One of the most common mistakes that I've come across regards the general formulae of hydrocarbons.
Let's start with the general formulae of the following homologous series:
Alkanes: #C_nH_"2n+2"# - this means that for every carbon atom there will be double the number of hydrogen atoms +2 (for example, Methane is CH4 - we get this by doubling the number of carbon atoms and adding two.
Alkenes: #C_nH_2n# - this means that for every carbon atom there is double the number of hydrogen atoms (for example, Ethene is #C_2H_4#). Remember that a carbon atom has four valence electrons and, as such, can only partake in a maximum of four covalent bonds. Alkenes have a double bond present (represented as C=C) this means that there will be two less hydrogen atoms in the molecule: if two bonds are already taken, then where can the hydrogen go?
Alkynes: #C_nH_"2n-2"# - this means that for every carbon atom, there is double the number of hydrogen atoms -2. (for example, Ethyne is #C_2H_2#). The characteristic bond which defines an Alkyne is a triple bond. This triple bond means that three previously valence electrons have now bonded with those of another carbon atom. This leaves only one other potential place for hydrogen to bond - and if the triple bond is in the middle of the molecule, there is no opportunity for hydrogen to bond at all because three bonds will be between one other carbon atom, and one other bond would be with another one.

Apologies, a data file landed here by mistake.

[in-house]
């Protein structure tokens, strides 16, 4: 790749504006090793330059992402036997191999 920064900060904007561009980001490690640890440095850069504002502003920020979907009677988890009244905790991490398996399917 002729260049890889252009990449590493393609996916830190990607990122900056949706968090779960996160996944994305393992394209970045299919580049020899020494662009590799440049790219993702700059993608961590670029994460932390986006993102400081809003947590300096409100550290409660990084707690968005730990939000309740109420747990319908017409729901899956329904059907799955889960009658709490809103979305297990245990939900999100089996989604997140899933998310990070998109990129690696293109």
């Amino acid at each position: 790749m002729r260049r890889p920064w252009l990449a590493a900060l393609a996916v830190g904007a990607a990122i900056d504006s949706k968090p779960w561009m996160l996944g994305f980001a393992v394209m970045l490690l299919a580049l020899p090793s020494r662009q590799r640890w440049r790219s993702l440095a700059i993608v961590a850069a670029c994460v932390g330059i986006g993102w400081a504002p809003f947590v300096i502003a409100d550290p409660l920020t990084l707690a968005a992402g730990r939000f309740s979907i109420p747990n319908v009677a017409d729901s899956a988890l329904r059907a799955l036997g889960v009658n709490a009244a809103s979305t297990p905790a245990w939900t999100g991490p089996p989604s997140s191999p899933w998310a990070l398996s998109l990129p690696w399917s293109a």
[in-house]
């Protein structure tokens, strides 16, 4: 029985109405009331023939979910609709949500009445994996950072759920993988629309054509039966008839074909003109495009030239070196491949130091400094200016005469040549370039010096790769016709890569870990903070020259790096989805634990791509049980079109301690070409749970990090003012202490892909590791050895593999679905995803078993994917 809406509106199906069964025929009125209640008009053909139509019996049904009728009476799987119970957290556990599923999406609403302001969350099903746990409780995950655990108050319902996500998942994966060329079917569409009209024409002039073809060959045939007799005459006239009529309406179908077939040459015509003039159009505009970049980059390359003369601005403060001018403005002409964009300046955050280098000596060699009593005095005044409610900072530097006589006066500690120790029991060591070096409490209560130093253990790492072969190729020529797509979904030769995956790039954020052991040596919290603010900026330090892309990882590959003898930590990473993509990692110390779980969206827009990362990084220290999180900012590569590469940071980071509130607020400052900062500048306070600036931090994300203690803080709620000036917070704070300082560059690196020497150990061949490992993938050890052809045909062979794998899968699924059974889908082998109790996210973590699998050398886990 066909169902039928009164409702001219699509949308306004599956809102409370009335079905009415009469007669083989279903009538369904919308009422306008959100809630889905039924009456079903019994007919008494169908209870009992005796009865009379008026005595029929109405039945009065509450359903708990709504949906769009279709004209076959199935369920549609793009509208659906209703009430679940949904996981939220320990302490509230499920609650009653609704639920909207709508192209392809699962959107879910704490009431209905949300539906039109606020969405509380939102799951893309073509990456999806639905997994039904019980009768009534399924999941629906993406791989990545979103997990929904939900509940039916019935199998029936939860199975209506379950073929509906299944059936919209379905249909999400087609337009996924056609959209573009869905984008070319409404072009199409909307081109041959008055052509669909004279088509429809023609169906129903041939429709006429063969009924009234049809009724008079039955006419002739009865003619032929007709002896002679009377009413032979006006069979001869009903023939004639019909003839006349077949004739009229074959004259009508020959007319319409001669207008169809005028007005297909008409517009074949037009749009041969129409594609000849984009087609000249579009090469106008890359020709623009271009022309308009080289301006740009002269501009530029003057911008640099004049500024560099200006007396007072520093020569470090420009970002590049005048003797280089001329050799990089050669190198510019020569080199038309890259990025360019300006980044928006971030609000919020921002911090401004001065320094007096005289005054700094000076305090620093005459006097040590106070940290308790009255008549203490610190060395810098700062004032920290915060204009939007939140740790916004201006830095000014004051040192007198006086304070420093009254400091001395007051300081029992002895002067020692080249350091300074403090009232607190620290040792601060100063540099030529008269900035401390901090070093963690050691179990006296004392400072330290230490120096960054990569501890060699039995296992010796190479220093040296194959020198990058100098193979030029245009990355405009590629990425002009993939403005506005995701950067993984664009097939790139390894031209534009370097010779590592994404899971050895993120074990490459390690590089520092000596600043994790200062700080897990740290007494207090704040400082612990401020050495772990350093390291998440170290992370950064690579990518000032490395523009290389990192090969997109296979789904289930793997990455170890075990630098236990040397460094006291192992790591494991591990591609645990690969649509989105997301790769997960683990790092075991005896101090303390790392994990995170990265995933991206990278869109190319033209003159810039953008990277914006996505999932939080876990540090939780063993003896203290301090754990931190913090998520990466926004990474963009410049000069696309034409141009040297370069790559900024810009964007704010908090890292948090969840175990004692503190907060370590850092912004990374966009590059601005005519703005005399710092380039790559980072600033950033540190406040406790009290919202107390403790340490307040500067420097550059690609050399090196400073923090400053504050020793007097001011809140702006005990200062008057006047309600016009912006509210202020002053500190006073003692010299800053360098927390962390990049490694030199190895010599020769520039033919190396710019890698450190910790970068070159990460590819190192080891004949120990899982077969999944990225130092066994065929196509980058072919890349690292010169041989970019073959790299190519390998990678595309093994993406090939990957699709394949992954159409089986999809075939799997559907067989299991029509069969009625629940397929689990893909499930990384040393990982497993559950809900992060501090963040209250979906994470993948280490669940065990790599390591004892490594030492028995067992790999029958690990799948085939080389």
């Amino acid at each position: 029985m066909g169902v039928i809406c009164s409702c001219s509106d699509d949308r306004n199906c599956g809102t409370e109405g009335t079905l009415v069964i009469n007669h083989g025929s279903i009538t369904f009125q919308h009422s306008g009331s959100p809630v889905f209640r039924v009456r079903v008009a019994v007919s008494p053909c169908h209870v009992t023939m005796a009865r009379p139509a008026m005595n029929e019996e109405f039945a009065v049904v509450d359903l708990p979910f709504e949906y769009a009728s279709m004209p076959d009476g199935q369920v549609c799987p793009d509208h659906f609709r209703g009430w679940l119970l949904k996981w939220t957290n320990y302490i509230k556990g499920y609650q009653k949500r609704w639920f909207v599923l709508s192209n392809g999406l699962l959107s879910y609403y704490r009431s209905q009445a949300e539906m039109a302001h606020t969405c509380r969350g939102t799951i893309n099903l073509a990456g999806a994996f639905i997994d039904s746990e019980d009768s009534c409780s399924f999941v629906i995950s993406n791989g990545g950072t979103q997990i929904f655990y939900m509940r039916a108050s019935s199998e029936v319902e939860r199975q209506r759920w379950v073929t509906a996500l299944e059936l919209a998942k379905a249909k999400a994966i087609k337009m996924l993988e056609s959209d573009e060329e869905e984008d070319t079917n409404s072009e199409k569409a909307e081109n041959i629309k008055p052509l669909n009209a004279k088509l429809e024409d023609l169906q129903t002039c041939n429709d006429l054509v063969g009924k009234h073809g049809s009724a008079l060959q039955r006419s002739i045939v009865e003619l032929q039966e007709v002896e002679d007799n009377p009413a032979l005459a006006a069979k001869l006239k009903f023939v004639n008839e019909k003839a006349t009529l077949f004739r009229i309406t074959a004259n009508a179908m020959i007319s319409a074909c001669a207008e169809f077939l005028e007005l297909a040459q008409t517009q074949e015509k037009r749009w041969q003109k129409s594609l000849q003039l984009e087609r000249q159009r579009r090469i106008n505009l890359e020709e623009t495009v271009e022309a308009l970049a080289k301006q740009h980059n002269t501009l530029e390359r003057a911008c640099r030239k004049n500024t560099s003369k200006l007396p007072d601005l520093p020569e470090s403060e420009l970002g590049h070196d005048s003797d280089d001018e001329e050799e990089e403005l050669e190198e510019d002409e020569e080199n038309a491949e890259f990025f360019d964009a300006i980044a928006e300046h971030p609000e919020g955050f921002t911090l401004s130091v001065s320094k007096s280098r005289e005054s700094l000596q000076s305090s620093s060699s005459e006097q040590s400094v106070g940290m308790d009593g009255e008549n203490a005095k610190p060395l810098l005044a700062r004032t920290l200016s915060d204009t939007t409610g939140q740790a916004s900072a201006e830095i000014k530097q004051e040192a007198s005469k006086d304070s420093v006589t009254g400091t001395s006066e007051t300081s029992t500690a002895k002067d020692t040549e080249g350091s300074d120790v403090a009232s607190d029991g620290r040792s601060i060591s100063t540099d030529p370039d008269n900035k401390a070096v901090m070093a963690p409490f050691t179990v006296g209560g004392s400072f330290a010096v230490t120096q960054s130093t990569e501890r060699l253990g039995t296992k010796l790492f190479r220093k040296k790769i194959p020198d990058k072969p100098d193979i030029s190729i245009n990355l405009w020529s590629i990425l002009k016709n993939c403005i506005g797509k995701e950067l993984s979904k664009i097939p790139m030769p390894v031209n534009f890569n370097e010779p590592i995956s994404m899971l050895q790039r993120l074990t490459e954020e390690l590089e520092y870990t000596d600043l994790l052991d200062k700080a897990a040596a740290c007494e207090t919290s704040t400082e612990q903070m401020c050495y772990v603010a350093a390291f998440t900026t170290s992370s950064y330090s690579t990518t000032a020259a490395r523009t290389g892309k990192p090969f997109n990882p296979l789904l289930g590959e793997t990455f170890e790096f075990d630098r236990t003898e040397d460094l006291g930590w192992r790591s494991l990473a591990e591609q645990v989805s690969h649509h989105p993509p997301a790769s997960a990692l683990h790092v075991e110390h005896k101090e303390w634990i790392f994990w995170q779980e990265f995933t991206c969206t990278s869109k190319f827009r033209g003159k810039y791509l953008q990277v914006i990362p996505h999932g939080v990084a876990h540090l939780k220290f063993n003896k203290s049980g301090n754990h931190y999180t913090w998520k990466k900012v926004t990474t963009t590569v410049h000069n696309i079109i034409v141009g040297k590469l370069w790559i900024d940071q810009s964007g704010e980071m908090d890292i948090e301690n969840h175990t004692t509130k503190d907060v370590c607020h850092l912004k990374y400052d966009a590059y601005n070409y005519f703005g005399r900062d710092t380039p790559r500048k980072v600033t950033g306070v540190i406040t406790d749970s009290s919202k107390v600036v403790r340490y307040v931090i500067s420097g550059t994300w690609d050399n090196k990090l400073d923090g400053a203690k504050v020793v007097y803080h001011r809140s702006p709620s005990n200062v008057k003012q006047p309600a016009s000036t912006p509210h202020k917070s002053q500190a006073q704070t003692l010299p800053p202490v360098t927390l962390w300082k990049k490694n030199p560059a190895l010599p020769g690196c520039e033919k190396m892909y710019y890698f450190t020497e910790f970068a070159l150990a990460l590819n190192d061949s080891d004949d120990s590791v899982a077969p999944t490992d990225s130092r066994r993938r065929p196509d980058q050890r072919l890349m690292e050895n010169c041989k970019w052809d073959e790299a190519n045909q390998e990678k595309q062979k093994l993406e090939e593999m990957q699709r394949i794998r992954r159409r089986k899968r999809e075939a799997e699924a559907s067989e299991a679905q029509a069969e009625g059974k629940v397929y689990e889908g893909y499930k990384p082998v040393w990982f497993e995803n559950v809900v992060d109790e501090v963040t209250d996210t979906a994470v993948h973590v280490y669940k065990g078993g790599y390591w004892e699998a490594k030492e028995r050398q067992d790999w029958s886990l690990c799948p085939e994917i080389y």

Cycloalkanes: #C_nH_2n# - this is the same general formula as the Alkenes. So, as with the Alkenes, for every carbon atom there is double the number of hydrogen atoms (for example, Cyclobutane is #C_4H_8#). The carbon atoms are arranged in a cyclic structure, so at least two bonds will take place with other carbon atoms. This leaves two free valence electrons which can bond with hydrogen. The best way to remember the naming of the Cycloalkanes is by remembering the corresponding shape to the number of carbon atoms (Cyclopentane has 5 carbon atoms and is shaped like a pentagon, for example).